May JOLTS Report: Quitters Point to a Strengthening Labor Market
New data on hiring, firing, and labor turnover from the Job Openings and Labor Turnover Survey (JOLTS) show signs of an exciting trend for the US labor market: a pick up in the share of workers quitting their jobs. Workers usually only quit their jobs if they have a new job lined up or if they believe they can get a new job quickly. So an increase in the share of workers quitting is a good indication that job opportunities are plentiful and that workers think they can get hired.
During the current economic expansion, the quits rate had been slowly increasing but seemed stuck in the 2.2% range since the middle of 2017. However, the data in March and April of this year suggested growth (both months were at 2.3%) and the new data for May continue this trend with the rate increasing to 2.4%. The increase in May was even stronger for the private sector as it jumped to 2.7% from 2.5% in April. The quits rate for the private sector is in fact the highest that statistic has been since March of 2001.
The increase in the quits rate is an encouraging sign for the labor market, especially in light of other trends in JOLTS data. The number of job openings slightly declined in May to 6.6 million, but the figure for April was revised up to 6.8 million openings. The decline in the unemployment level was larger, however, resulting in a new all-time low ratio of unemployed workers to job openings of 0.91.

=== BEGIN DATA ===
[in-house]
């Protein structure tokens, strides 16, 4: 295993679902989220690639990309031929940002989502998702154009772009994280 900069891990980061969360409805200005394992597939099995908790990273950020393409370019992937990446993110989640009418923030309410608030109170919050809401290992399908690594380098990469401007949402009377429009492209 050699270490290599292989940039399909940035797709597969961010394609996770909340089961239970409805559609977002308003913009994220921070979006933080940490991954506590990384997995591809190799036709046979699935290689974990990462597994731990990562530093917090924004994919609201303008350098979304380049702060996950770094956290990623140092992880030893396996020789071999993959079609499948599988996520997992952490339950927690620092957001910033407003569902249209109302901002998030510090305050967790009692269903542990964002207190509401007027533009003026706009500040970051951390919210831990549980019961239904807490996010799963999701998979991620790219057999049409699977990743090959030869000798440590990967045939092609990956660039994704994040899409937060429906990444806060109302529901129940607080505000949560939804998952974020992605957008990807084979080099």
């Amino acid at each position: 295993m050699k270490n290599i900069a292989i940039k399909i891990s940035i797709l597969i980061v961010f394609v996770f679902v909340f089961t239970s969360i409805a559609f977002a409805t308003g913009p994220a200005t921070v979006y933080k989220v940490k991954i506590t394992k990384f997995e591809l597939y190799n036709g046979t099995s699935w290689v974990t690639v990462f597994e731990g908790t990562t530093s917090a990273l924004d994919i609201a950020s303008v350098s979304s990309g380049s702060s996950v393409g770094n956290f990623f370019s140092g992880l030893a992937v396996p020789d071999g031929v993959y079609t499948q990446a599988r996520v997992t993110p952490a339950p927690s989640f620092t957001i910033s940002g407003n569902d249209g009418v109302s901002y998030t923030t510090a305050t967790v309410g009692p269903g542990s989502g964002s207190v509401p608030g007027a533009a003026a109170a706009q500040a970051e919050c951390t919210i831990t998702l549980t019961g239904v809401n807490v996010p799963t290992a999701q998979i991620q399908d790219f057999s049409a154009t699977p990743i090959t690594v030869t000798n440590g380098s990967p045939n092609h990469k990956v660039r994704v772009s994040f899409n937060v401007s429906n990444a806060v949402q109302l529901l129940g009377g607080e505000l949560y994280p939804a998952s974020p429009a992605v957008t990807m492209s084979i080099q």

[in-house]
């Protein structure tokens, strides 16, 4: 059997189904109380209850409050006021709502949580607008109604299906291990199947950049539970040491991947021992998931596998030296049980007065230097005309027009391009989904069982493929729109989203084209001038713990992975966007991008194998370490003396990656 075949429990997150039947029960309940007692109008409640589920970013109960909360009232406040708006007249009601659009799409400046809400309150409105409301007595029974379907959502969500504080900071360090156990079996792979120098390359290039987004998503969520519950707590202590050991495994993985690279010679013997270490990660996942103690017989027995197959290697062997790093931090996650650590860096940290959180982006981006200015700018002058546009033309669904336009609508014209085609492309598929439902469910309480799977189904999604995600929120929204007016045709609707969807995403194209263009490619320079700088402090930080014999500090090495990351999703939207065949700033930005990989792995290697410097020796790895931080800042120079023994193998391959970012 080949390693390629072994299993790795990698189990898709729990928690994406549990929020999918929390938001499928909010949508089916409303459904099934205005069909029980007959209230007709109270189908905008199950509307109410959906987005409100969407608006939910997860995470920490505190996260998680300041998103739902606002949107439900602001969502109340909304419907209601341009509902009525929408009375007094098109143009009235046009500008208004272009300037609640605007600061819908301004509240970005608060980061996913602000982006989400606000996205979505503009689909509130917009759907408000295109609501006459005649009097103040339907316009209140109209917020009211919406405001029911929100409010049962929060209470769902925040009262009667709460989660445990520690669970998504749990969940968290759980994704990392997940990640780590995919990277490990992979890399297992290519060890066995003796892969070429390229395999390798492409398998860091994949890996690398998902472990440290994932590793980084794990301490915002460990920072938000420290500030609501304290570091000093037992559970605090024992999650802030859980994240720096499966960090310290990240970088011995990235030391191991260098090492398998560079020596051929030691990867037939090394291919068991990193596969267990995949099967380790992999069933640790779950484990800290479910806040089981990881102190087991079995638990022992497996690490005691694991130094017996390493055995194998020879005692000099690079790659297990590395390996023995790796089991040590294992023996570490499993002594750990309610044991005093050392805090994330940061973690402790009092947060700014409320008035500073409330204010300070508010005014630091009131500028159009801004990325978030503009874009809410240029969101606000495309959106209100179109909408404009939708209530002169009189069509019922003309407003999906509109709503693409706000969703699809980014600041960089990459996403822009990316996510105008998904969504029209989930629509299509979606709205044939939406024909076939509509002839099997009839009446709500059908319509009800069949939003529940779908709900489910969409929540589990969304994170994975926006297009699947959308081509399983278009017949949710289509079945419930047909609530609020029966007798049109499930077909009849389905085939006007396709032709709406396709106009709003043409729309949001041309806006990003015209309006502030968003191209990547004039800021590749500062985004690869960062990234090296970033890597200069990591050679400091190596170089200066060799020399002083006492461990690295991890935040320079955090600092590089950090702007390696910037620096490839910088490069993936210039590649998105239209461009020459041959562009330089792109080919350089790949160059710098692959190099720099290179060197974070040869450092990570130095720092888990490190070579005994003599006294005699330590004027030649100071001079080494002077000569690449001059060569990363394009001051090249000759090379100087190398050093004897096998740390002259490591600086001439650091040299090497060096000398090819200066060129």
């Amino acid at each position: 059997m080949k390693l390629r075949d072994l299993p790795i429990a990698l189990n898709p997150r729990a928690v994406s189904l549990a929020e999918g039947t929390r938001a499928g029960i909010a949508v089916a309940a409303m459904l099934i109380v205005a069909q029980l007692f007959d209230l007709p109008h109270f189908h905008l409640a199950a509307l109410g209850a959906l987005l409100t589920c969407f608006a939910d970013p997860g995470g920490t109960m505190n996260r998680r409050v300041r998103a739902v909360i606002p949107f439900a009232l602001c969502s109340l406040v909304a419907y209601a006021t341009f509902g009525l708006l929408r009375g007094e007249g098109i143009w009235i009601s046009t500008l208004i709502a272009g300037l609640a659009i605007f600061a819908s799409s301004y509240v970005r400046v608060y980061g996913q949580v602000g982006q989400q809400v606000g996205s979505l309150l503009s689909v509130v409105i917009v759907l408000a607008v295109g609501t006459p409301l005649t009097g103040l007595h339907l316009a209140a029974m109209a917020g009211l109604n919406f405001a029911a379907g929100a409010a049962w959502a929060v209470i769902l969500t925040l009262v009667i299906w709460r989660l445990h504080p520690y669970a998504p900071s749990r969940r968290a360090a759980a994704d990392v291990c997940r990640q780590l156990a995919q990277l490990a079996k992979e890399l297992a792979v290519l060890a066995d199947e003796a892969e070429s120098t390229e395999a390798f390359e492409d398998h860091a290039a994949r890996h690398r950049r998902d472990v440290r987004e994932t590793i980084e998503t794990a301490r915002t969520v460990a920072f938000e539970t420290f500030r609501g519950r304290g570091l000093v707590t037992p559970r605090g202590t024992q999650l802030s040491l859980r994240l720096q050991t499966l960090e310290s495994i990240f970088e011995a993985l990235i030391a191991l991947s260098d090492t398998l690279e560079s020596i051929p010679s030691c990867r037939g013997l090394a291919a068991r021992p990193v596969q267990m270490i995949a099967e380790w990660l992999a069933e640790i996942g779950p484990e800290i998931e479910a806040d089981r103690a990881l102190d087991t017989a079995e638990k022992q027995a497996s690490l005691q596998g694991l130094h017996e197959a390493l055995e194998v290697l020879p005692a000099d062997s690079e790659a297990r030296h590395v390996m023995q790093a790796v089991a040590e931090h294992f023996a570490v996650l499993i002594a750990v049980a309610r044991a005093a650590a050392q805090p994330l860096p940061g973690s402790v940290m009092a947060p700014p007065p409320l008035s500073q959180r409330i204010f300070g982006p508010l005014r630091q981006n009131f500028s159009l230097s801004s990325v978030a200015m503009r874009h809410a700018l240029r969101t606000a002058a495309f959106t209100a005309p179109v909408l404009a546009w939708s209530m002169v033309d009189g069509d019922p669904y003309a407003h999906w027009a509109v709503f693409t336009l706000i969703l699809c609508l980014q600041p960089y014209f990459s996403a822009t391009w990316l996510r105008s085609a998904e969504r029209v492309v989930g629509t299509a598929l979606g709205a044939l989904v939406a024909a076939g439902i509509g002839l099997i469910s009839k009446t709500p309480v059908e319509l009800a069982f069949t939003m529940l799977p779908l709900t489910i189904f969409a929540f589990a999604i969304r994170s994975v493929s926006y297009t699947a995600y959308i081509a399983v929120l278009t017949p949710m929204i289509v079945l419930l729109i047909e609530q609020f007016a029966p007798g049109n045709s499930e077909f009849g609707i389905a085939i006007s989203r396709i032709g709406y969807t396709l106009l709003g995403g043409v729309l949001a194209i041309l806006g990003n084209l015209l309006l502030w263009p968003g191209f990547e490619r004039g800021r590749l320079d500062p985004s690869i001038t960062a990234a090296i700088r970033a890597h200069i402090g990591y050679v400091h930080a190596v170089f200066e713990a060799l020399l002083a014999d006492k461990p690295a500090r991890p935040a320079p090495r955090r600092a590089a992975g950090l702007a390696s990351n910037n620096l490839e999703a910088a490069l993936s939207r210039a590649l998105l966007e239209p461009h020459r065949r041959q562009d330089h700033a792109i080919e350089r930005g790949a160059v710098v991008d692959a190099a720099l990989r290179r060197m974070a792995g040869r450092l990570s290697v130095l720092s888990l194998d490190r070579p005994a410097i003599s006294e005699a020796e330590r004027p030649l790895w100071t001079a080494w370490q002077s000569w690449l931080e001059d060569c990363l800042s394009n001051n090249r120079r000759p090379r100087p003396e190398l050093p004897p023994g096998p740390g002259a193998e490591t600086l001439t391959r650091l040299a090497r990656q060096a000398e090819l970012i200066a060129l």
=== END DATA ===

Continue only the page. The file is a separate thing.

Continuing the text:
With job openings outnumbering unemployed workers and workings more likely to leave their current jobs, competition for workers continues to intensify. Hopefully, this increased competition will help boost workers’ wages and push up the tepid wage growth seen so far in this economic expansion.
Nick Bunker is the Economic Research Director for North America at the Indeed Hiring Lab who focuses on the U.S. labor market. He was previously a Senior Policy Analyst at the Washington Center for Equitable Growth, an economics think tank. Prior to that, Nick was a Research Assistant at the Center for American Progress. He holds a B.S.F.S. in international economics from Georgetown University.